KAZALCI OKOLJA

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Bad

Data on air pollution shows that Slovenian cities are overpolluted, primarily with NO2 and PM10. Transport is one of the main causes of this pollution. In general, air quality is improving, especially since the economic downturn in 2008 after which the volume of passenger traffic was reduced.

Neutral

In the last decades, major emissions of air pollutants from transport decreased. However, road transport remains one of the most significant sources of air pollution. In Slovenia in 2018 road transport contributed 47 % to the total emissions of nitrogen oxides. In the period 1990-2018 emissions of substances that cause acidification and emissions of ozone precursors in transport sector declined by 58 % and 68 %. In the period 2000-2018 emissions of particulate matter decreased by 35 %.

Bad

In 2012, greenhouse gas emissions from transport in Slovenia had increased by 185% compared to 1986. Also, at the EU level, GHG emissions from transport by far exceeded the growth – in the period 1990–2014, they increased by 13% (in Slovenia, they increased by slightly less than 97% in the same period). A major source of GHGs is road transport, which contributed approximately 99.2% in 2012. The share of GHG emissions from transport (31% in 2012) and insufficiently effective measures to reduce GHGs makes fulfilling commitments under the Kyoto Protocol difficult to accomplish in Slovenia.

Neutral

Although the annual number of fatalities in road transport in Slovenia has been declining for decades and has almost halved in the last 20 years, traffic accidents over the last decade took more than 190 lives a year, on average. The number of deaths in road accidents has been declining over the last decade. This positive trend is also seen in most other European countries.

Bad

Passenger car ownership in Slovenia has almost doubled over the last 20 years and has an above-average growth rate. It is closely connected to the use of passenger cars. Since 2008, passenger car ownership in Slovenia has been growing more slowly as a result of the economic recession. Also, motorisation level (expressed in the number of cars per thousand inhabitants) in Slovenia exceeds the average rate of motorisation in the EU as well as in numerous more economically developed EU countries.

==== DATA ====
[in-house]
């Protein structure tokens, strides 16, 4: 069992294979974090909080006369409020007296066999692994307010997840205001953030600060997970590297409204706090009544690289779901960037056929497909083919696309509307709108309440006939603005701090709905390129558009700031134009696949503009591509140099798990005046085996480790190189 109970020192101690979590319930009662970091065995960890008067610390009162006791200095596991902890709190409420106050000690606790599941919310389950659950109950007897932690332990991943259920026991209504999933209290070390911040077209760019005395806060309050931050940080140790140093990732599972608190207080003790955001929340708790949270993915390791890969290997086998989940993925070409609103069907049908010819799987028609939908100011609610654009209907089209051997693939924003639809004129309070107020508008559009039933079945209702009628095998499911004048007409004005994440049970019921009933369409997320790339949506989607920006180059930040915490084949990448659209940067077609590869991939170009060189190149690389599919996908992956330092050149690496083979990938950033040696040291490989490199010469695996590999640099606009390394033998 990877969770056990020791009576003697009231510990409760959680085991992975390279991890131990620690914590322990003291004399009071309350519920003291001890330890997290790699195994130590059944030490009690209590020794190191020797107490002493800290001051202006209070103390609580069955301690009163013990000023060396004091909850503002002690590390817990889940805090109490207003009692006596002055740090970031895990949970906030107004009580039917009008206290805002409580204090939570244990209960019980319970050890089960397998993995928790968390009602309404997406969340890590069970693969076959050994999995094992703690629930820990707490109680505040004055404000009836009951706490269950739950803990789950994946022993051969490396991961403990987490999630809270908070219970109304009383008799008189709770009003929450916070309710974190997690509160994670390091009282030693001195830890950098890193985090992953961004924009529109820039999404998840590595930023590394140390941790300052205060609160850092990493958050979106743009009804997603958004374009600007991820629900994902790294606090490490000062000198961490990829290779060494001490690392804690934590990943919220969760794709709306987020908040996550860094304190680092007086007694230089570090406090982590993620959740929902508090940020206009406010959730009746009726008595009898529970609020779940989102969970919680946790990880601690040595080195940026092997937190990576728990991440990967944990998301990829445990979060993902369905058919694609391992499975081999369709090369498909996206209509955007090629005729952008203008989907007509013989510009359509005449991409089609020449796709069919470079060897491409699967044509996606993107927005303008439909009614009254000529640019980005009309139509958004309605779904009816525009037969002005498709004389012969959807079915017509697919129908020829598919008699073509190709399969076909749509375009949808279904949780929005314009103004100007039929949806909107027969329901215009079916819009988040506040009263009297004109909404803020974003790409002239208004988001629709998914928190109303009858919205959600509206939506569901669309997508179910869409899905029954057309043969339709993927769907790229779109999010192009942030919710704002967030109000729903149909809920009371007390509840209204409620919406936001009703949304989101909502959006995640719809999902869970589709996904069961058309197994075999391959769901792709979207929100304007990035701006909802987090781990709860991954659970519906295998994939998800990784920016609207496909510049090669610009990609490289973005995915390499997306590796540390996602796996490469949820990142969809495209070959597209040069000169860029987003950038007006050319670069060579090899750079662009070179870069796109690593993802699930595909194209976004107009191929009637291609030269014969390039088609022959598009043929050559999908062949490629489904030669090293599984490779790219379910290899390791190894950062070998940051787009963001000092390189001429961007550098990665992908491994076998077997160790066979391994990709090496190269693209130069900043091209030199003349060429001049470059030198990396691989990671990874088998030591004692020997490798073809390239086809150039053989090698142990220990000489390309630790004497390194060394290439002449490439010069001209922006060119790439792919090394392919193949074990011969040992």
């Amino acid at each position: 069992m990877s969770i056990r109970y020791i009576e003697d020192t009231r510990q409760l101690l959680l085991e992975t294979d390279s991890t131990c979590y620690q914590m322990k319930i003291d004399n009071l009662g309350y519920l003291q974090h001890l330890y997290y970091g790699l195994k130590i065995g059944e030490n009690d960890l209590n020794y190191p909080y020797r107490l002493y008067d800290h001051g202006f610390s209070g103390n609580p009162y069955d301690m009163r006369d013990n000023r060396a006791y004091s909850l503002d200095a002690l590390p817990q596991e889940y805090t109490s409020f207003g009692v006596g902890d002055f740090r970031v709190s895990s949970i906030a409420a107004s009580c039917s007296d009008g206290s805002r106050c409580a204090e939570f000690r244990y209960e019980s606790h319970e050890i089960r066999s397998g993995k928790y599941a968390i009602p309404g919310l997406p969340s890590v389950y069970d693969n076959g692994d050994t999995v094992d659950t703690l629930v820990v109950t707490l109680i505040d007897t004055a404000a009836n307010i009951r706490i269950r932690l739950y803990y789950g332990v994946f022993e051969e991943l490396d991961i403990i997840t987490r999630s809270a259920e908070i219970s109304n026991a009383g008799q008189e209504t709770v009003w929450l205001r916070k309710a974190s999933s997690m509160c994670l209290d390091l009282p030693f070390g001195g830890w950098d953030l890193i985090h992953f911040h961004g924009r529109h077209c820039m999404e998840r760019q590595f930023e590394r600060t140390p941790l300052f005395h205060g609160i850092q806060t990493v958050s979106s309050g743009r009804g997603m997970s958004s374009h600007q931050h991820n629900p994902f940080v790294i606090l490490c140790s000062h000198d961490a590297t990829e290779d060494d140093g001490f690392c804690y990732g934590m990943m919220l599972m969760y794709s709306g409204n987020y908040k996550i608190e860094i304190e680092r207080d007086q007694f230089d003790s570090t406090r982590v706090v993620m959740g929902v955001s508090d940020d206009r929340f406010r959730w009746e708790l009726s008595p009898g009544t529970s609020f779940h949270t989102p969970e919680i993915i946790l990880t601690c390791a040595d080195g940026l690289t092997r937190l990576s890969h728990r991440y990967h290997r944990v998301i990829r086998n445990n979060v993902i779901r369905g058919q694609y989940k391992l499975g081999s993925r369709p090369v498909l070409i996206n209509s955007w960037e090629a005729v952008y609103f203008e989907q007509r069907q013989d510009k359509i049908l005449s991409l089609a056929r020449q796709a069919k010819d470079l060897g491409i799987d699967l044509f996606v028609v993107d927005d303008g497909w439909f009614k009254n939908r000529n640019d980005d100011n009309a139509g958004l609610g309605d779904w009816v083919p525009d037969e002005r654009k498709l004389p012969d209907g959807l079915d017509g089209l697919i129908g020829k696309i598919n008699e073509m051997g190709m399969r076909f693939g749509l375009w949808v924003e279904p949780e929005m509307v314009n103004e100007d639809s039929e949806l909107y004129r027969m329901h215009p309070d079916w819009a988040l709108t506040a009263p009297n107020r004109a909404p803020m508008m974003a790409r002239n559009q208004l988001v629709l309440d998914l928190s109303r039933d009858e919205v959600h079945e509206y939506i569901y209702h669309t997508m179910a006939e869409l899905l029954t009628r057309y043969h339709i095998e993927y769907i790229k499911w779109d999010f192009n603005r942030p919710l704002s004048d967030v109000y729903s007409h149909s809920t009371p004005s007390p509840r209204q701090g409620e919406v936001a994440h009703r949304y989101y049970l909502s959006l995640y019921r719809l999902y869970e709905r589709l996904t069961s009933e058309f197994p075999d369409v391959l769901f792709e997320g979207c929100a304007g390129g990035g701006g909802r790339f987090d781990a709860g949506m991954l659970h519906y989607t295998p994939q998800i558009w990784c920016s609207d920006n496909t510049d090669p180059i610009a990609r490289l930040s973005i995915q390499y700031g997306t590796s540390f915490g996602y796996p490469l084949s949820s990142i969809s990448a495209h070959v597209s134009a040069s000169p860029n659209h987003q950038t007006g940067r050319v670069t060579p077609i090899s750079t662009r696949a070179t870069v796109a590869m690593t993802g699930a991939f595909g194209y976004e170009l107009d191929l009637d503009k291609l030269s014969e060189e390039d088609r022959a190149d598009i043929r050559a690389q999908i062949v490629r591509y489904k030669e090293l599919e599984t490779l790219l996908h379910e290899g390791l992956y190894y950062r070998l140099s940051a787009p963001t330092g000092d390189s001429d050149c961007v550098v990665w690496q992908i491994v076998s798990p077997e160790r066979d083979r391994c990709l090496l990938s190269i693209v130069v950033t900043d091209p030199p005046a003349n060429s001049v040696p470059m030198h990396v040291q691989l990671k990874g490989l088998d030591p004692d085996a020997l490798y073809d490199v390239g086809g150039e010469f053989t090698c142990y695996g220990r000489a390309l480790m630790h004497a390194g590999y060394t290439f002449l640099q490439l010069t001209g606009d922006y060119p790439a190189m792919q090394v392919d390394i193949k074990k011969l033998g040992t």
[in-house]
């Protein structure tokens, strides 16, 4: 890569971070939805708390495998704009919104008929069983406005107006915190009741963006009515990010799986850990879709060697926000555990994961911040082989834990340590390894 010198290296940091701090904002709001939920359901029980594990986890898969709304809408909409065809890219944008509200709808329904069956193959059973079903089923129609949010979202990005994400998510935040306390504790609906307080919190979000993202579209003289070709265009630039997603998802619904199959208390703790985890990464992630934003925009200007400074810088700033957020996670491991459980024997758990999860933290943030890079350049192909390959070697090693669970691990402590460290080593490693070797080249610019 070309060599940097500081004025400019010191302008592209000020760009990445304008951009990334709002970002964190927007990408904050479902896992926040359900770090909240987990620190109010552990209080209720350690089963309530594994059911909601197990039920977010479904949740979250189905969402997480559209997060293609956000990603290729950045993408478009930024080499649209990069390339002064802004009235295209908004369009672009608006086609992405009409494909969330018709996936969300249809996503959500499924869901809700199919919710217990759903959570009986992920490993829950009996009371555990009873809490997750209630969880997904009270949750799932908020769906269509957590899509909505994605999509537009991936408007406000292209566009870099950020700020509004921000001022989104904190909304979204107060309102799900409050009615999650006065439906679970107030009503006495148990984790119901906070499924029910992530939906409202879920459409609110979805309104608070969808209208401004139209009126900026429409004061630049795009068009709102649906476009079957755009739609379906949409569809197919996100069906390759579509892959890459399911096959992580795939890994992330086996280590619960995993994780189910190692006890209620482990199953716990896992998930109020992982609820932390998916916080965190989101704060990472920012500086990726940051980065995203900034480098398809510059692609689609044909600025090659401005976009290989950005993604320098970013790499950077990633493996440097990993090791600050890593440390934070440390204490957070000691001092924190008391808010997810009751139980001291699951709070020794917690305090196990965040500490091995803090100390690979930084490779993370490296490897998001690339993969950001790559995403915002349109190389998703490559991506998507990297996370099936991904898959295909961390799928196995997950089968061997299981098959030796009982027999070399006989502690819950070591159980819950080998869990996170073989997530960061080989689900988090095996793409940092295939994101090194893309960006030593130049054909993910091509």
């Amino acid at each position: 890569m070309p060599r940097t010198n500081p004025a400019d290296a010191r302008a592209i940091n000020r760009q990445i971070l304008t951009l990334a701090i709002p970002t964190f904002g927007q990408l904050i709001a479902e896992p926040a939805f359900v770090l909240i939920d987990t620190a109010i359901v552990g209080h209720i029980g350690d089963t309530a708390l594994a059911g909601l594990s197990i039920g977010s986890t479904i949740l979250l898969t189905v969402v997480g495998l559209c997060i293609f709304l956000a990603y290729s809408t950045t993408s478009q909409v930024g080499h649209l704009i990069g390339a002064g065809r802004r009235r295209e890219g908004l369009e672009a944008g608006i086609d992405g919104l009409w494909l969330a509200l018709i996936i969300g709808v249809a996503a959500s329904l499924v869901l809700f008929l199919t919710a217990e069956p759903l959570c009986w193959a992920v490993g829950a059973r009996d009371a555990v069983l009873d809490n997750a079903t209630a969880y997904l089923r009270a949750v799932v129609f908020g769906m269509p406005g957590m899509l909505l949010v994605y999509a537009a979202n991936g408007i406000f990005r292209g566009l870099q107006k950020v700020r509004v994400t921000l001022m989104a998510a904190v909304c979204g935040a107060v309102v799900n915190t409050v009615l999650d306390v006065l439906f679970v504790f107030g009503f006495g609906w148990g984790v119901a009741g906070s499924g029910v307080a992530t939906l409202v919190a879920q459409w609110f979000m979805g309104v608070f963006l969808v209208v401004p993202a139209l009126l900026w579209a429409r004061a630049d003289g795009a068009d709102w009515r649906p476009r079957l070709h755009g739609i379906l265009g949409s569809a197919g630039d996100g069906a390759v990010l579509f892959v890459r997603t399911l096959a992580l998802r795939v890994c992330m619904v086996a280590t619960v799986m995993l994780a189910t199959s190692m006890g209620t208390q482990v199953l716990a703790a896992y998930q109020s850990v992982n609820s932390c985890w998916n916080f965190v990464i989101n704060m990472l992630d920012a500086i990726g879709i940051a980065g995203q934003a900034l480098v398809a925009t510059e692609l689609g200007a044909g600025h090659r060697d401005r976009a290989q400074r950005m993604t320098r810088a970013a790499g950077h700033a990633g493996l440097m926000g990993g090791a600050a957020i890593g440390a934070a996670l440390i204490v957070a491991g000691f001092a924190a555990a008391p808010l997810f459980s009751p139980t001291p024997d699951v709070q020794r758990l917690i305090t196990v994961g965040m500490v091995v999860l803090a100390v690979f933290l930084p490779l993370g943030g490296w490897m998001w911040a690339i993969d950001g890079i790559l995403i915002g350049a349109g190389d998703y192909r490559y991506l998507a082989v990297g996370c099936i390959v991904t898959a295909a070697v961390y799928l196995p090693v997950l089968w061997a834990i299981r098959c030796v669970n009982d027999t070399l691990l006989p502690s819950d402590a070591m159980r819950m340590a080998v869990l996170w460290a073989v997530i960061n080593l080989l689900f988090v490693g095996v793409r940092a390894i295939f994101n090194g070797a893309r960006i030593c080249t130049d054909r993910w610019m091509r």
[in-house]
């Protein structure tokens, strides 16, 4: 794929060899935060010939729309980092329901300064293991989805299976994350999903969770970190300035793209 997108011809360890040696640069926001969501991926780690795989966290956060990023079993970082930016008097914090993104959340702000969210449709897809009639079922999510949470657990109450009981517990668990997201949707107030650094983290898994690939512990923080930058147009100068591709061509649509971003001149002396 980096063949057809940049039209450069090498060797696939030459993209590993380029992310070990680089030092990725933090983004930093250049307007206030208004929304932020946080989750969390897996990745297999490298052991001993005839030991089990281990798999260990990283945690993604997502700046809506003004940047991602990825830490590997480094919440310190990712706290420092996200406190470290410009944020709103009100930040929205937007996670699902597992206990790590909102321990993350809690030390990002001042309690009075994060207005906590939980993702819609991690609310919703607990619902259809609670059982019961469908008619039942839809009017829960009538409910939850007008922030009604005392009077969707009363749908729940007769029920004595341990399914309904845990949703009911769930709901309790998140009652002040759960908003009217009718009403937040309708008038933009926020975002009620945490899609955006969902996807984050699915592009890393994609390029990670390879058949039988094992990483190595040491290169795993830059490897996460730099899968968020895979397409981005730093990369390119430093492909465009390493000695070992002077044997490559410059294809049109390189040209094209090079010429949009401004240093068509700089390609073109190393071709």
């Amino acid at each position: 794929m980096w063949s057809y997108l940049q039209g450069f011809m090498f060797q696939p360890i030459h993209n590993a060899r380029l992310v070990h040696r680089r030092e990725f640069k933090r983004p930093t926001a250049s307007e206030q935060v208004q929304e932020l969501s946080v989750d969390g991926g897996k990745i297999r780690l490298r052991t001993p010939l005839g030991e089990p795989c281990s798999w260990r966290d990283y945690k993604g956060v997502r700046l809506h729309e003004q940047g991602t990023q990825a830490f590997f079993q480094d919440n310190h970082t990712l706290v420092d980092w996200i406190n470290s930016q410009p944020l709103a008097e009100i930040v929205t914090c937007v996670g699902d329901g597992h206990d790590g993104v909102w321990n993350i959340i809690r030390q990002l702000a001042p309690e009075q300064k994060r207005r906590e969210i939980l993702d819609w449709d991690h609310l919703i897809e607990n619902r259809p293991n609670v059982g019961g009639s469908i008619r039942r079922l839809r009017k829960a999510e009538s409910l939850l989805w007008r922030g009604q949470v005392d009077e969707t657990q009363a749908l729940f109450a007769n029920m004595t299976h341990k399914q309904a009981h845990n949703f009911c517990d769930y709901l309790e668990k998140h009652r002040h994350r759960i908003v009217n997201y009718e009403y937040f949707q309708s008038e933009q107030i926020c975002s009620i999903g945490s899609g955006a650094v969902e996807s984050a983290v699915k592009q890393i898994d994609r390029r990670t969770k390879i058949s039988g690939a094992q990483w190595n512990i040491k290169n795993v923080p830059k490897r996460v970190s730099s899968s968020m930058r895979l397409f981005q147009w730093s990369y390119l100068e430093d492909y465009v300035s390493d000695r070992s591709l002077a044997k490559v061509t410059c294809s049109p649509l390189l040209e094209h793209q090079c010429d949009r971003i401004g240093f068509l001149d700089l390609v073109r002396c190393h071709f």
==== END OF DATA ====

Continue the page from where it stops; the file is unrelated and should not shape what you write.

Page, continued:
Bad

The average age of passenger cars in Slovenia increased from 6.8 years in 1992 to 9.4 years in 2014. The structure of passenger cars by age changed as well. The number of passenger cars older than 12 years more than doubled in 2015 in comparison to 2001. Also, the share of passenger cars aged less than three years decreased by almost a half during this period. The share of heavy duty vehicles and the share of mopeds and motorcycles older than 12 years has also increased since 2009, while the share of these vehicles under three years of age decreased in the same period.

Bad

The introduction of biofuels in Slovenia and the objectives in this area are lagging behind the referential values set out in the EU Directive on the promotion of the use of biofuels and other renewable fuels for transport. Slovenia explains the deviations from the referential values with the limited possibilities for biofuel production, the discrepancies between the prices of mineral fuels and biofuels and the burdening of biofuels with excise duties, which creates market conditions that do not stimulate consumers to use biofuels.

Bad

The share of household expenditure on personal mobility remains relatively stable over time. High income groups and people from economically developed countries spend more money on car purchases and personal mobility in comparison to low income groups and people from less economically developed countries. In 2014, the share of personal mobility in the expenditure of households in Slovenia was about 16%. Of this, about 12% was spent on the functioning of vehicles and about 3% on the purchase of vehicles. Only around 1% was spent on public transport.

Bad

In comparison with the European average, the levels of transport charges in Slovenia are relatively low. The charges for the road freight transport subsystem are somewhere at the average level, while in the rail freight transport subsystem substantially below the average level of other European countries.

Neutral

In 2015, prices of motor fuels have been decreasing. In comparison to year 2014, the real prices of diesel D2 decreased by 14.5%, the price of NMB 95 by 16.6% and the price of LPG by as much as 20.7%. Prices of motor fuels are directly influenced by price developments in the wider European market, changes in taxation and the introduction and opening up of markets.


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